Noteworthy M&A Transactions - March 2022

APR 22
M&A and fundraising activity remained active in March, despite broader macroeconomic headwinds. This was especially true from key industry sectors, resulting in compelling opportunities for healthcare investors for the foreseeable future:
  1. Increased Focus on Clinical Documentation Improvement (CDI):  As the U.S. healthcare ecosystem continues to press towards value-based arrangements, and as hospital operating margins continue to be squeezed, Clinical Documentation Improvement (CDI) services and technology have become an increasing area of focus for hospital and health system operators.  CDI aims to “get the medical record right” by appropriately documenting a patient’s acuity level throughout their medical record and subsequently translating that accuracy into improvements in coding and reimbursement. The COVID-19 pandemic only exacerbated the financial and care quality challenges faced by hospitals and health systems. As a result, the high-ROI revenue and quality of care impact that enhanced CDI can deliver, through increased payer reimbursement and improvements in Case Mix Index scores, has focused the attention for both strategic and financial sponsor capital deployment.
  2. Heightened Interest in Solutions Addressing Pediatric Behavioral Health:  The COVID-19 pandemic has brightened the spotlight on behavioral healthcare treatments broadly, with pediatric-focused platforms receiving particularly strong interest. According to a recent study by JAMA, 2016 to 2020 saw significant increases in children diagnosed with anxiety and depression as well as measured decreases in adolescent physical activity.  The isolation and stress of COVID-19 further ignited an uptick in children diagnosed with behavioral and conduct problems stemming from both stress in the home environment and uncertainties surrounding education.  Additionally, the general increase in behavioral health challenges is having a disproportionate impact on working families, furthering the health inequity challenges already faced in today’s system. As a result, investments in platforms focused on addressing the behavioral health needs broadly in addition to platforms with a unique focus on adolescents, have continued to see increased activity.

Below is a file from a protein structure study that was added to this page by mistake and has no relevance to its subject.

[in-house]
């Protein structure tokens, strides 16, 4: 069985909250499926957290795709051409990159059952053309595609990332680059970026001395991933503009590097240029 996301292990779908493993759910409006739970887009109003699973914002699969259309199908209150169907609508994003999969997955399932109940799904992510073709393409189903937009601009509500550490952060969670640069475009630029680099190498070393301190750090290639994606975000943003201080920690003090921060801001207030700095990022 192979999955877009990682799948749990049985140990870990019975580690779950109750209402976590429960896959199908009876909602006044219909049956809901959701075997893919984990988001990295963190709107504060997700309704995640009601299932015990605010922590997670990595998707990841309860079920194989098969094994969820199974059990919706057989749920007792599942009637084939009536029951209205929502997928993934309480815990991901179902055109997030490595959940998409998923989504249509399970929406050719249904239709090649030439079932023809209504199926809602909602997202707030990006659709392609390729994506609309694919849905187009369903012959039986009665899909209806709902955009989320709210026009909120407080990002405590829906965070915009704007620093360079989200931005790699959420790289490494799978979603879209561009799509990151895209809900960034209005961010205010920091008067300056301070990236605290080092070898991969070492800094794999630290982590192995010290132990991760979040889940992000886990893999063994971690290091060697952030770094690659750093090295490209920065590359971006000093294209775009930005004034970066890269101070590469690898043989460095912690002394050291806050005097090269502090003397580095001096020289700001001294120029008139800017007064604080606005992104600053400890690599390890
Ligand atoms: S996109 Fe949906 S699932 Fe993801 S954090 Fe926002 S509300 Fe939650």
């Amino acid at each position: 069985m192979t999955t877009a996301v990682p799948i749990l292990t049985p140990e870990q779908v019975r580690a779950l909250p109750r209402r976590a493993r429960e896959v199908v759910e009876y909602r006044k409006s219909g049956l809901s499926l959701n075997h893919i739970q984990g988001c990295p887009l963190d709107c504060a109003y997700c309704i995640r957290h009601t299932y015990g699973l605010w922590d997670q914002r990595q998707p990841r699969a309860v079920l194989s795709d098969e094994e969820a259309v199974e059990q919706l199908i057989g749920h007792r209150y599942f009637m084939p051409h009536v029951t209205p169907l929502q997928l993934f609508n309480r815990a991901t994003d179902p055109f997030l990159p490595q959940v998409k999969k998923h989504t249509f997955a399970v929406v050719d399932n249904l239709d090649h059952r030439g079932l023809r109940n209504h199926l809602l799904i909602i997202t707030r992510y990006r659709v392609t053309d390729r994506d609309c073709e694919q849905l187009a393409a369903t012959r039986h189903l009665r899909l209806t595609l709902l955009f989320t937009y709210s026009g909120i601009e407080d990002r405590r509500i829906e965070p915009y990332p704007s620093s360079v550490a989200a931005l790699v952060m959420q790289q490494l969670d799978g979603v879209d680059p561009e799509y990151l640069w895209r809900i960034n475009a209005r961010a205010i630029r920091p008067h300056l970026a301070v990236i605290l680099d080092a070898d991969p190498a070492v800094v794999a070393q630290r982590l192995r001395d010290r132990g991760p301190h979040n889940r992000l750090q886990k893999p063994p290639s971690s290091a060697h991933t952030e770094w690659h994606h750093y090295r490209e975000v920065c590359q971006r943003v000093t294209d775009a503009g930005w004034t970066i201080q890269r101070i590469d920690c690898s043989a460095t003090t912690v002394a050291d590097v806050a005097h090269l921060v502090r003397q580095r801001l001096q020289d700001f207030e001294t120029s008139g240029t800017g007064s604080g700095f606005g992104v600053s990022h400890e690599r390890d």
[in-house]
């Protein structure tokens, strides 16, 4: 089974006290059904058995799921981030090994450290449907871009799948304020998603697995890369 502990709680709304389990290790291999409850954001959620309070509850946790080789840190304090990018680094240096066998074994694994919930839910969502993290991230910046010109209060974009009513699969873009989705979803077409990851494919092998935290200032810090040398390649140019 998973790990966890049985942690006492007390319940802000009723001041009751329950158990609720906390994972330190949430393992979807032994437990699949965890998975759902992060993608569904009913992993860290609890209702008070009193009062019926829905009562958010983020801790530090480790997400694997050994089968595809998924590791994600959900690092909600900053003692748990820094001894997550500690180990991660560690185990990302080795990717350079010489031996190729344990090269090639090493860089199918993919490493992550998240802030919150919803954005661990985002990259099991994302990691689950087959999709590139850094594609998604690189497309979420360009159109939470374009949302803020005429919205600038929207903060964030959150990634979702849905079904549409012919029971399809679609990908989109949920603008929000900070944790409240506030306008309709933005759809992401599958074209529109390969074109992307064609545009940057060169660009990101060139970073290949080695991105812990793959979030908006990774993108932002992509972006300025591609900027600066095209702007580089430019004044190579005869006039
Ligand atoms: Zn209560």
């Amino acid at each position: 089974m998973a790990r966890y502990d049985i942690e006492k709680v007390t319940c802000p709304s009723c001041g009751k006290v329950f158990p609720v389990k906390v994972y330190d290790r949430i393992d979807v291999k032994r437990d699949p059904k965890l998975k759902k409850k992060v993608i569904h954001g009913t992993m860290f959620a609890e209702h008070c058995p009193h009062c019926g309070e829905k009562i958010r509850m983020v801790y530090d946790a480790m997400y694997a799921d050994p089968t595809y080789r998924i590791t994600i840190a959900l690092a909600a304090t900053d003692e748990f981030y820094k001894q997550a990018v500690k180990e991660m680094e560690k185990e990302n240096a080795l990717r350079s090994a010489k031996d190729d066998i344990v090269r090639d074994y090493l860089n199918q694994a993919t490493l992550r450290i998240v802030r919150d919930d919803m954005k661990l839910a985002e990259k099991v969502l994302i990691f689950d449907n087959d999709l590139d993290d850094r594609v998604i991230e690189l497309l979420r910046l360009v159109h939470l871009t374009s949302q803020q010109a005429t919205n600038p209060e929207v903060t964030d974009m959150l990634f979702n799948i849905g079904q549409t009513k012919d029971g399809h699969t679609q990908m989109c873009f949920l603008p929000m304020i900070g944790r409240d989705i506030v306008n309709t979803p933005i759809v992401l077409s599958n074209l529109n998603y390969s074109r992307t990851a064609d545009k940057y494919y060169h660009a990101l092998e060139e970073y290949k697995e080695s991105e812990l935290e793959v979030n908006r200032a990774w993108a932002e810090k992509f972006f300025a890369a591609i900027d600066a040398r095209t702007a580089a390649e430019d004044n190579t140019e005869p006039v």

3. Investment in Value-Based Care Technology and Analytics:  As payer arrangements continue to trend towards adoption of value-based care (VBC) models, healthcare organizations and their leaders are increasingly looking to implement processes and robust data analytics that enable improvements in patient outcomes while simultaneously keeping costs under control.  Because successful VBC models rely on seamless collaboration across multiple stakeholder groups in an organization, having clean, real-time data and subsequent analytics is paramount to success in VBC arrangements.  Much like CDI, having a “front-end” strategy with enhanced clinical and provider data is critical to success. Lately, a significant focus has turned to finding unique approaches to better track quality metrics for provider groups coupled with providing behavioral analytics to better incentivize and align provider behaviors. Ultimately, with an enhanced front-end data and analytics strategy, individuals across the healthcare ecosystem can make enhanced “mission critical” care decisions that will ultimately improve outcomes while lowering cost.